Reminiscent of, though distinctly cheaper than, the likes of Barbarella, this is a 60s movie that somehow made it to the late-80s, bringing along with it a Russ Meyer complex (strong female characters, always at least half naked though) and a barrel of cliched lines. Made watchable by all that's obvious, this is what you think it'd be, and you can't hate it for delivering what you came for. Complete trash - though not in a bad way.







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14/04/2018

Blog News


Yesterday we finished off the Ghibli Series having covered 23 films and a handful of truly immense pictures. Echoing what was said at the end of the post, I'd just like to say thanks to anyone who read it through. The series are often bigger projects that see the blog and myself in one place when they're started and quite a different place by the time they're done. And having coming to the end of the Ghibli series--having worked on a few different projects where larger bodies of works are analysed--I feel that I'm in a better position to provide stronger posts for you. The downside of this is a yearning to redo the series completely as, retrospectively, I, of course, think it could have been much better. The upside of this, however, is that I will channel much of what I learnt into other series as well as posts in the future that will serve as additional content for the Ghibli series.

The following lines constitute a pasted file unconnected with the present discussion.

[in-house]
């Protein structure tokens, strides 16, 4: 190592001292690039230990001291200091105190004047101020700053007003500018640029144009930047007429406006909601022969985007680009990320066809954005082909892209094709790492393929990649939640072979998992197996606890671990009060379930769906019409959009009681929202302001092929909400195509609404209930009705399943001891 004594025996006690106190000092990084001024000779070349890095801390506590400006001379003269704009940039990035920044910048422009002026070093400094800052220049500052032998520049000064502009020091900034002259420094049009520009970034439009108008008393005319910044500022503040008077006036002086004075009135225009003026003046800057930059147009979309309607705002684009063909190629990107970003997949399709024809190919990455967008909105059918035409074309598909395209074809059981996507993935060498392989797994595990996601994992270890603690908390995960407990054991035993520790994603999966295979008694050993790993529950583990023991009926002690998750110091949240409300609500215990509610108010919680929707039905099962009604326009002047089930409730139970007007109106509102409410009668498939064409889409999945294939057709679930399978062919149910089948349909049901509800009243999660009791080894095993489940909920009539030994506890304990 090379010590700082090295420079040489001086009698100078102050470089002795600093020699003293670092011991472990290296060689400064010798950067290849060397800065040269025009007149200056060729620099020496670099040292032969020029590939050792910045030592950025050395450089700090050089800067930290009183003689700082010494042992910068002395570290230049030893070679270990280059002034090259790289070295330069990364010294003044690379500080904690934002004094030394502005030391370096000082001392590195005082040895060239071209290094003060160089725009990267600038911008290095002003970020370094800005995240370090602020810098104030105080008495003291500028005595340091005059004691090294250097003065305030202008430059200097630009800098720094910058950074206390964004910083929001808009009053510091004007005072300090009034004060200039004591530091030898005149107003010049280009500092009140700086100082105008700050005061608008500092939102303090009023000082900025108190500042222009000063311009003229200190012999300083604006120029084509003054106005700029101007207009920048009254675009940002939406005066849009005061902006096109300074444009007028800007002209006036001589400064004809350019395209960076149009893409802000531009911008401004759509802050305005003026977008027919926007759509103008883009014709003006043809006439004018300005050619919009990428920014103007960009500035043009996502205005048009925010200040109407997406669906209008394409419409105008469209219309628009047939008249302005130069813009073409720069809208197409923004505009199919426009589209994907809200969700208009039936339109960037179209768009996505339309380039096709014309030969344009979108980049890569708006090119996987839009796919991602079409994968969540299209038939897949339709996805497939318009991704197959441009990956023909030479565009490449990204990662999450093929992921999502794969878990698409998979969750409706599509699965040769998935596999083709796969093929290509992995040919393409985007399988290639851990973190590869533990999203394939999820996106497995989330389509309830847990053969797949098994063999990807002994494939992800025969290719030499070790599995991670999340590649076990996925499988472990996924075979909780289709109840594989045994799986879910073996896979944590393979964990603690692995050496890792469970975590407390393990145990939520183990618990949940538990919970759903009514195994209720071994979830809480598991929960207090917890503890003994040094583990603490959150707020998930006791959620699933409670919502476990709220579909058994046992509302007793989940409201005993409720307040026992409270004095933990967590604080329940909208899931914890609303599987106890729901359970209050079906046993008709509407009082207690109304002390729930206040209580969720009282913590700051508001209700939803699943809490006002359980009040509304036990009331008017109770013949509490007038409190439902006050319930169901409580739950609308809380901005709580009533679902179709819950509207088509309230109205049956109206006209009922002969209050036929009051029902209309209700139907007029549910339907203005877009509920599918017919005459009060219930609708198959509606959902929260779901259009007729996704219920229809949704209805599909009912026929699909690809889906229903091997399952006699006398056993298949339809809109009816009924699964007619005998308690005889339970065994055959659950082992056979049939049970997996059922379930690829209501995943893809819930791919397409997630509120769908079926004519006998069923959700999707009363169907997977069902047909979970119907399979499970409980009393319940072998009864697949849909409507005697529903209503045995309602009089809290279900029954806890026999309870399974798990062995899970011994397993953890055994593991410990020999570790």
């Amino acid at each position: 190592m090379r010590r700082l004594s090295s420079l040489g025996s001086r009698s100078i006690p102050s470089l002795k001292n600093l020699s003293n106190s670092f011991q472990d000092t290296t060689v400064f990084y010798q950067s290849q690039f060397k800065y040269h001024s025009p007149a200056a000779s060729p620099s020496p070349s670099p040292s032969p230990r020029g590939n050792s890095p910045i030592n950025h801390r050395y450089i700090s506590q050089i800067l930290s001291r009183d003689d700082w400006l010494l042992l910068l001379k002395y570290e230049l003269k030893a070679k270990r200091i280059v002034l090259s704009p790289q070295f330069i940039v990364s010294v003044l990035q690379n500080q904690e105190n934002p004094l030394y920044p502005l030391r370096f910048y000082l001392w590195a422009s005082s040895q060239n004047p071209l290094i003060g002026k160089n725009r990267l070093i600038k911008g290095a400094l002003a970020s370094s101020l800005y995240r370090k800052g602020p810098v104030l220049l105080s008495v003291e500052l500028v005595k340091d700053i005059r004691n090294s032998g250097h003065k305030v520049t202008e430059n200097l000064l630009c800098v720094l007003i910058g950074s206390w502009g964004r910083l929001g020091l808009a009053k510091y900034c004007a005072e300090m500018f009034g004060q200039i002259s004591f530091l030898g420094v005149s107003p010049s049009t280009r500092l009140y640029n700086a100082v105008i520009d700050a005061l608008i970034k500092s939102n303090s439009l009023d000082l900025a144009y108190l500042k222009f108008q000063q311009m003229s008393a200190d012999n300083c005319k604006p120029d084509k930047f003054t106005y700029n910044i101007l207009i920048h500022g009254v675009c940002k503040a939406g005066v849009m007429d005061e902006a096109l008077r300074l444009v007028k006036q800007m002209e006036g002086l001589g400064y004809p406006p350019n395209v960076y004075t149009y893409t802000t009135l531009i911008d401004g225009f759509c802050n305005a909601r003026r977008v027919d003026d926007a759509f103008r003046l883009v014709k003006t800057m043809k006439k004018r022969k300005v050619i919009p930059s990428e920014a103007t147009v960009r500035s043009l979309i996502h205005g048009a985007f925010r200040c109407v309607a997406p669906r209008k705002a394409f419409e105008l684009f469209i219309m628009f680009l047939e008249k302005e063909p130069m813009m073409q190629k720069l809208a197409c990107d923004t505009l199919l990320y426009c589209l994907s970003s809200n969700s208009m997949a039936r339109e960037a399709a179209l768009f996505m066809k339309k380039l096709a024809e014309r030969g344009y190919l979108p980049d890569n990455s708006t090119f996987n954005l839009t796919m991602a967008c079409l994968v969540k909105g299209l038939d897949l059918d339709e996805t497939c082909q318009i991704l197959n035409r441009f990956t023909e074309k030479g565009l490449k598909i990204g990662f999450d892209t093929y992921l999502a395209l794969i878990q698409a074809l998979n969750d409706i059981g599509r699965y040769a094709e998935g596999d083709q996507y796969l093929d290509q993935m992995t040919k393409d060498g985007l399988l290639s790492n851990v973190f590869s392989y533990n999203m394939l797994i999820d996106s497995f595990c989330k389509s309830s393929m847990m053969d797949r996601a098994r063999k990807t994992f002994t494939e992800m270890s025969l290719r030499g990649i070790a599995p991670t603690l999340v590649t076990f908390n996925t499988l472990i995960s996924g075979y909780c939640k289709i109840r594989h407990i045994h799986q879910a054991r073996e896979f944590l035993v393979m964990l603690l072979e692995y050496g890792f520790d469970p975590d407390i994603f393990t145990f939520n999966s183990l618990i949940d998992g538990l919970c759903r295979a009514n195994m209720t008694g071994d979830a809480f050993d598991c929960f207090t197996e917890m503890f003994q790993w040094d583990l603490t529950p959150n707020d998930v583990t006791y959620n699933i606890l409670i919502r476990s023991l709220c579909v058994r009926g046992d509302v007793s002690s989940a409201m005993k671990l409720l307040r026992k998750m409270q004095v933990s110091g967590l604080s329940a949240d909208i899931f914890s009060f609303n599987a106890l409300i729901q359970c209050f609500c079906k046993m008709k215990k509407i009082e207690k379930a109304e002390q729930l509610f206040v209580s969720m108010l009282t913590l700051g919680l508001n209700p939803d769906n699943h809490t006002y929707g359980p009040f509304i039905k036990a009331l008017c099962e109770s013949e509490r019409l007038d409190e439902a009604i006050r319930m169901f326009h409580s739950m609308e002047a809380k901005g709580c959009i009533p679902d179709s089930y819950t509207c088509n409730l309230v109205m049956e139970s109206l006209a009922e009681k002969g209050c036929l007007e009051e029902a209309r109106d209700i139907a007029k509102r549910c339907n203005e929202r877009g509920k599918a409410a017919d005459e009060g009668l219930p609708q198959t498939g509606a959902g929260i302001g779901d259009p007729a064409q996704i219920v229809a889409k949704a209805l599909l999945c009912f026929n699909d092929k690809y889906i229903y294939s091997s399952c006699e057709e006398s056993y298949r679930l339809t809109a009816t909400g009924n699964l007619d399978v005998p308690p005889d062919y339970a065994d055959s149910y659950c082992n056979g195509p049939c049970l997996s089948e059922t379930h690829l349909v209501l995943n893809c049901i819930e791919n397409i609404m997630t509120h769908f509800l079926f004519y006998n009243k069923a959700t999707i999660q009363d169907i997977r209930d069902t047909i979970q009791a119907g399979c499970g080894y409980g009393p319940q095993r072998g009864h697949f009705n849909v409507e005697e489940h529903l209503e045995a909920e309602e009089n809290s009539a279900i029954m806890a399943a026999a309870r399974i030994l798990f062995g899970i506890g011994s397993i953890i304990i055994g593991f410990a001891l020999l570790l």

The series that I'll be focusing on next will be the one exploring Michael Bay's Transformer films. This, much like all of the series, has been on a slight break recently because I have a heavy work load outside of the blog as of now that should be lifted in the next 3 weeks or so. However, as the series continues, I hope to provide a subtly new and better type of post for you. Something to look out for.

After getting through a selection of other films for the Kaleidoscope series, I shall be putting all my efforts into the Bay and Every Year Series in particular. (The World Cinema Series, as it aimed to be, was more an exploration and a challenge to seek out and watch films, not always analyse them in depth, and so this will remain a casual series). After the Bay series, however, I am thinking of opening up new series in the same vein of the Vigo, Bay, Disney and Ghibli series. I am then interested in exploring all the films of directors such as Kubrick, Kurosawa, Tarkovsky, Bergman, Buñuel and more. So, this is something to look forward to in the future.

But, top priority for now is the Kaleidoscope series. I have four more posts planned and am pushing to get the next Every Year post out as soon as possible, but it is proving difficult to get done as of now. Don't despair, however, it will be here soon. And with all of that said, I'll leave things as such.

Thanks for reading.